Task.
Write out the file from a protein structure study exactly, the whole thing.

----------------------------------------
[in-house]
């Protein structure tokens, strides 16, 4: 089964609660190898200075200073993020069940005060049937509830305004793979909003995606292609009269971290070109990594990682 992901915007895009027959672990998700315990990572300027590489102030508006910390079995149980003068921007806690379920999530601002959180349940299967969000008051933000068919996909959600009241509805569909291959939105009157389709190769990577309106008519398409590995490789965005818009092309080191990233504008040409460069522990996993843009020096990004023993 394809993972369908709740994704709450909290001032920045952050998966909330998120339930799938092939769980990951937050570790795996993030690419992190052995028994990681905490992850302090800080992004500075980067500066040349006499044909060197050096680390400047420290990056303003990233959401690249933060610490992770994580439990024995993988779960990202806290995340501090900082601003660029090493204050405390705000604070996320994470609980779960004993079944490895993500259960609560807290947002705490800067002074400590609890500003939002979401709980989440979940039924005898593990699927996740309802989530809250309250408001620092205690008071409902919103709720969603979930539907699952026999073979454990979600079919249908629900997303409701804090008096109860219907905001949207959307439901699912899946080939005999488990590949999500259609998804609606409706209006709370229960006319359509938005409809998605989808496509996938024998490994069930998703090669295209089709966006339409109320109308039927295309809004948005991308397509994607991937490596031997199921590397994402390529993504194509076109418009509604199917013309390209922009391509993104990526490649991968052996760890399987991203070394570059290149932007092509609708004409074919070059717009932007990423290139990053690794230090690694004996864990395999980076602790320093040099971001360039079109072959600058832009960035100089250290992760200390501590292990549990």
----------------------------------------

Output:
[in-house]
């Protein structure tokens, strides 16, 4: 089964609660190898200075200073993020069940005060049937509830305004793979909003995606292609009269971290070109990594990682 992901915007895009027959672990998700315990990572300027590489102030508006910390079995149980003068921007806690379920999530601002959180349940299967969000008051933000068919996909959600009241509805569909291959939105009157389709190769990577309106008519398409590995490789965005818009092309080191990233504008040409460069522990996993843009020096990004023993 394809993972369908709740994704709450909290001032920045952050998966909330998120339930799938092939769980990951937050570790795996993030690419992190052995028994990681905490992850302090800080992004500075980067500066040349006499044909060197050096680390400047420290990056303003990233959401690249933060610490992770994580439990024995993988779960990202806290995340501090900082601003660029090493204050405390705000604070996320994470609980779960004993079944490895993500259960609560807290947002705490800067002074400590609890500003939002979401709980989440979940039924005898593990699927996740309802989530809250309250408001620092205690008071409902919103709720969603979930539907699952026999073979454990979600079919249908629900997303409701804090008096109860219907905001949207959307439901699912899946080939005999488990590949999500259609998804609606409706209006709370229960006319359509938005409809998605989808496509996938024998490994069930998703090669295209089709966006339409109320109308039927295309809004948005991308397509994607991937490596031997199921590397994402390529993504194509076109418009509604199917013309390209922009391509993104990526490649991968052996760890399987991203070394570059290149932007092509609708004409074919070059717009932007990423290139990053690794230090690694004996864990395999980076602790320093040099971001360039079109072959600058832009960035100089250290992760200390501590292990549990």